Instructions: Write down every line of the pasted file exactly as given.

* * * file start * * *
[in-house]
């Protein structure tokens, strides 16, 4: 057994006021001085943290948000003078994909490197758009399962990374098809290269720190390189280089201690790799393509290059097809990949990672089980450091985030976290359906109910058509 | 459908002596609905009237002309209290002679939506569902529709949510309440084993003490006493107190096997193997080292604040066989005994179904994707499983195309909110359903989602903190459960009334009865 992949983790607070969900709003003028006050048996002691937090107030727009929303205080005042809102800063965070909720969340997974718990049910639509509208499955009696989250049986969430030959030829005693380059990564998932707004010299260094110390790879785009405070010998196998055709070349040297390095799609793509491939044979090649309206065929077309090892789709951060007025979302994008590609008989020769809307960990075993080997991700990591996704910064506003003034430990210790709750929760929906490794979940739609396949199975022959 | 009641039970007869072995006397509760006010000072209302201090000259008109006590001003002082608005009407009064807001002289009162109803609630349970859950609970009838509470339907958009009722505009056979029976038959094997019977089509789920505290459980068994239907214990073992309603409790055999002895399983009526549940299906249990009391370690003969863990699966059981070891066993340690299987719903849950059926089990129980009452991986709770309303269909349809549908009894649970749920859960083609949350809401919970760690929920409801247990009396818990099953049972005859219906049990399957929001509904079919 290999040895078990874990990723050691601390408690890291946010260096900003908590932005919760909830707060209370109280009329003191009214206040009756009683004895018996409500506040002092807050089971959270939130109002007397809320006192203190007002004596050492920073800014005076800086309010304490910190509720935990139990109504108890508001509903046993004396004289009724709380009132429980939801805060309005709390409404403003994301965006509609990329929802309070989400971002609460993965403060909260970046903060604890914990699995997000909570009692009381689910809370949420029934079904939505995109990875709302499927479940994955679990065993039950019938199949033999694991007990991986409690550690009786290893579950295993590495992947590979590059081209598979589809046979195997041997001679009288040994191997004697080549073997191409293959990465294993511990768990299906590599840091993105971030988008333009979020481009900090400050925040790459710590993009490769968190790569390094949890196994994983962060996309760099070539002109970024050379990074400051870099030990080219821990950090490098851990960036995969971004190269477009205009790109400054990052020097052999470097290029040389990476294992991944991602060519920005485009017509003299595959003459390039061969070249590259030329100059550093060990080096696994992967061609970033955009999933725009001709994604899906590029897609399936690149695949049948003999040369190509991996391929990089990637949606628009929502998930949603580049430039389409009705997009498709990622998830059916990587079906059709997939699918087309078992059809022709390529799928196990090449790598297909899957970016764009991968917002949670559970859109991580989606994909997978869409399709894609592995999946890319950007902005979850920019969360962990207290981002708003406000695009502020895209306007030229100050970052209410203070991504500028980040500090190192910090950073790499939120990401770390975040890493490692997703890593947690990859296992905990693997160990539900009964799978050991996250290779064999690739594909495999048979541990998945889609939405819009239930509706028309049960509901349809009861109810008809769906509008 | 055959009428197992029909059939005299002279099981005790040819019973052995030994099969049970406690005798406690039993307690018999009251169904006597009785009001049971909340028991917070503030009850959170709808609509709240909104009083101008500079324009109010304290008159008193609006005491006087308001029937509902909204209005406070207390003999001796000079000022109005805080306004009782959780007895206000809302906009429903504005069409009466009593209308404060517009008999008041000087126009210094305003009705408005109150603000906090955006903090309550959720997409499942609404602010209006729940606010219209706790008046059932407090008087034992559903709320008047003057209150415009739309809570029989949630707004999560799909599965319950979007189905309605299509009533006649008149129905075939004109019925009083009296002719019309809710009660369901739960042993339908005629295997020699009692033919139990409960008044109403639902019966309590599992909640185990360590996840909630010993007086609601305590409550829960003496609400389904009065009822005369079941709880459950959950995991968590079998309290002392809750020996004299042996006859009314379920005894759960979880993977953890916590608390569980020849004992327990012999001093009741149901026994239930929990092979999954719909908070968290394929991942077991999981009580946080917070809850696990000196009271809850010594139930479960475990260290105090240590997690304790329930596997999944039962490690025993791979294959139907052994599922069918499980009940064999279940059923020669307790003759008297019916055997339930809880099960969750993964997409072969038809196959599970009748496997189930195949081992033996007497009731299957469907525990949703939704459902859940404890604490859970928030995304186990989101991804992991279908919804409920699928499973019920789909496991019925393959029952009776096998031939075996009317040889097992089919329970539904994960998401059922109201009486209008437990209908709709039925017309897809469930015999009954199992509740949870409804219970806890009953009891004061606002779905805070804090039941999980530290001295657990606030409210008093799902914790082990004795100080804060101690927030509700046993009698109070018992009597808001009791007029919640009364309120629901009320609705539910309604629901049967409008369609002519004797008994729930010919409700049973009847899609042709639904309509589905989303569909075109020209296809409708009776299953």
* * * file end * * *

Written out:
[in-house]
């Protein structure tokens, strides 16, 4: 057994006021001085943290948000003078994909490197758009399962990374098809290269720190390189280089201690790799393509290059097809990949990672089980450091985030976290359906109910058509 | 459908002596609905009237002309209290002679939506569902529709949510309440084993003490006493107190096997193997080292604040066989005994179904994707499983195309909110359903989602903190459960009334009865 992949983790607070969900709003003028006050048996002691937090107030727009929303205080005042809102800063965070909720969340997974718990049910639509509208499955009696989250049986969430030959030829005693380059990564998932707004010299260094110390790879785009405070010998196998055709070349040297390095799609793509491939044979090649309206065929077309090892789709951060007025979302994008590609008989020769809307960990075993080997991700990591996704910064506003003034430990210790709750929760929906490794979940739609396949199975022959 | 009641039970007869072995006397509760006010000072209302201090000259008109006590001003002082608005009407009064807001002289009162109803609630349970859950609970009838509470339907958009009722505009056979029976038959094997019977089509789920505290459980068994239907214990073992309603409790055999002895399983009526549940299906249990009391370690003969863990699966059981070891066993340690299987719903849950059926089990129980009452991986709770309303269909349809549908009894649970749920859960083609949350809401919970760690929920409801247990009396818990099953049972005859219906049990399957929001509904079919 290999040895078990874990990723050691601390408690890291946010260096900003908590932005919760909830707060209370109280009329003191009214206040009756009683004895018996409500506040002092807050089971959270939130109002007397809320006192203190007002004596050492920073800014005076800086309010304490910190509720935990139990109504108890508001509903046993004396004289009724709380009132429980939801805060309005709390409404403003994301965006509609990329929802309070989400971002609460993965403060909260970046903060604890914990699995997000909570009692009381689910809370949420029934079904939505995109990875709302499927479940994955679990065993039950019938199949033999694991007990991986409690550690009786290893579950295993590495992947590979590059081209598979589809046979195997041997001679009288040994191997004697080549073997191409293959990465294993511990768990299906590599840091993105971030988008333009979020481009900090400050925040790459710590993009490769968190790569390094949890196994994983962060996309760099070539002109970024050379990074400051870099030990080219821990950090490098851990960036995969971004190269477009205009790109400054990052020097052999470097290029040389990476294992991944991602060519920005485009017509003299595959003459390039061969070249590259030329100059550093060990080096696994992967061609970033955009999933725009001709994604899906590029897609399936690149695949049948003999040369190509991996391929990089990637949606628009929502998930949603580049430039389409009705997009498709990622998830059916990587079906059709997939699918087309078992059809022709390529799928196990090449790598297909899957970016764009991968917002949670559970859109991580989606994909997978869409399709894609592995999946890319950007902005979850920019969360962990207290981002708003406000695009502020895209306007030229100050970052209410203070991504500028980040500090190192910090950073790499939120990401770390975040890493490692997703890593947690990859296992905990693997160990539900009964799978050991996250290779064999690739594909495999048979541990998945889609939405819009239930509706028309049960509901349809009861109810008809769906509008 | 055959009428197992029909059939005299002279099981005790040819019973052995030994099969049970406690005798406690039993307690018999009251169904006597009785009001049971909340028991917070503030009850959170709808609509709240909104009083101008500079324009109010304290008159008193609006005491006087308001029937509902909204209005406070207390003999001796000079000022109005805080306004009782959780007895206000809302906009429903504005069409009466009593209308404060517009008999008041000087126009210094305003009705408005109150603000906090955006903090309550959720997409499942609404602010209006729940606010219209706790008046059932407090008087034992559903709320008047003057209150415009739309809570029989949630707004999560799909599965319950979007189905309605299509009533006649008149129905075939004109019925009083009296002719019309809710009660369901739960042993339908005629295997020699009692033919139990409960008044109403639902019966309590599992909640185990360590996840909630010993007086609601305590409550829960003496609400389904009065009822005369079941709880459950959950995991968590079998309290002392809750020996004299042996006859009314379920005894759960979880993977953890916590608390569980020849004992327990012999001093009741149901026994239930929990092979999954719909908070968290394929991942077991999981009580946080917070809850696990000196009271809850010594139930479960475990260290105090240590997690304790329930596997999944039962490690025993791979294959139907052994599922069918499980009940064999279940059923020669307790003759008297019916055997339930809880099960969750993964997409072969038809196959599970009748496997189930195949081992033996007497009731299957469907525990949703939704459902859940404890604490859970928030995304186990989101991804992991279908919804409920699928499973019920789909496991019925393959029952009776096998031939075996009317040889097992089919329970539904994960998401059922109201009486209008437990209908709709039925017309897809469930015999009954199992509740949870409804219970806890009953009891004061606002779905805070804090039941999980530290001295657990606030409210008093799902914790082990004795100080804060101690927030509700046993009698109070018992009597808001009791007029919640009364309120629901009320609705539910309604629901049967409008369609002519004797008994729930010919409700049973009847899609042709639904309509589905989303569909075109020209296809409708009776299953």